'Leader' of Italian religious group in court accused of helping Swiss gigolo

Rome, Italy - Investigators believe Ernani Barretta, 64, holds the key to where Swiss con man Helg Sgarbi hid the fortune he swindled out of a succession of ultra-rich society women and industrialists' wives.

The Italian businessman called himself the "Instrument of God", according to police, and told his 30 followers that he had special faith healing powers, could walk on water and was capable of being in two places at the same time.

He will face court in Pescara, on Italy's Adriatic coast, where the regional Flying Squad called its investigation "Operation Sect".

Mr Barretta, who carried business cards describing himself as a "medium", has been charged with fraud, criminal association and extortion.

The preliminary hearing is to decide whether there is enough evidence for the case to proceed to a full trial later this year.

Investigators claim it was Mr Barretta who secretly filmed Swiss playboy Helg Sgarbi having sex in hotel rooms with the women he seduced, producing tapes which the pair then used to blackmail their prey.

Sgarbi's attempt to extort 49 million euros from Germany's richest woman, BMW heiress Susanne Klatten, 46, landed him a six year jail sentence from a court in Munich this month.

But he had already managed to con 7.5 million euros out of the married mother-of-three in Sept 2007, after claiming he would be killed by an American mafia don unless he paid him off.

Sgarbi, 44, who was nicknamed "James Bond" by the women he ensnared with his suave manner and stories of working as a Swiss government special agent, squeezed another two million euros out of three other wealthy socialites.

Now that Sgarbi has been imprisoned, the focus of the case has switched to Mr Barretta and his alleged role in what the Italian press has gleefully described as a "sexy intrigo".

Italian police claim the money, and possibly the sexually explicit video material, was buried in secret stashes by Mr Barretta around the luxury country retreat he runs 25 miles from Pescara, on Italy's Adriatic coast.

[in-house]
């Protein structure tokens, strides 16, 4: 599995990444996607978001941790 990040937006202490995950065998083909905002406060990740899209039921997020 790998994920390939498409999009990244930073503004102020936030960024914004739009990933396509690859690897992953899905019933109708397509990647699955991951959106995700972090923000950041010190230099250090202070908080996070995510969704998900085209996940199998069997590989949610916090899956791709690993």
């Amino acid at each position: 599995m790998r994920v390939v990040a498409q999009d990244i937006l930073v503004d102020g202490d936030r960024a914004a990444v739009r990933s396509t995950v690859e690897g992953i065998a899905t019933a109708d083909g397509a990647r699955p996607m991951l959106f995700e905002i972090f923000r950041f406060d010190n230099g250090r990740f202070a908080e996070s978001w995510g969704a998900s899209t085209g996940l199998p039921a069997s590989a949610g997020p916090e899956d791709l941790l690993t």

The 'agriturismo', 'Rifugio Valle Grande', which is described on its website as an "oasis of hospitality", is a favoured haunt of local politicians, policemen and magistrates.

Police have already discovered around two million euros hidden in the grounds of the hotel, in the village of Pescosansonesco, but believe more lies buried in metal cans.

Sgarbi claimed in court that Mr Barretta had nothing to do with the scam, but Italian police believe the former investment banker is protecting the Italian in the hope that on his release from prison he will be able to claim his share of the missing millions.

Mr Barretta denies that the discovery of money hidden around his upmarket retreat is evidence of any wrongdoing.

He claims that his father always told him not to put money in the bank but to bury it and that the cash that police have dug up is the result of "40 years of hard work".

"I'm 100 per cent innocent. I've been behind bars for eight months and I've done nothing wrong, while politicians who are accused of much more serious crimes are let out after a month," he said on being released from jail last month.

When asked about the group he allegedly ran Mr Barretta said: "I've saved dozens of teenagers from drugs and from taking the wrong road. They come to me for help."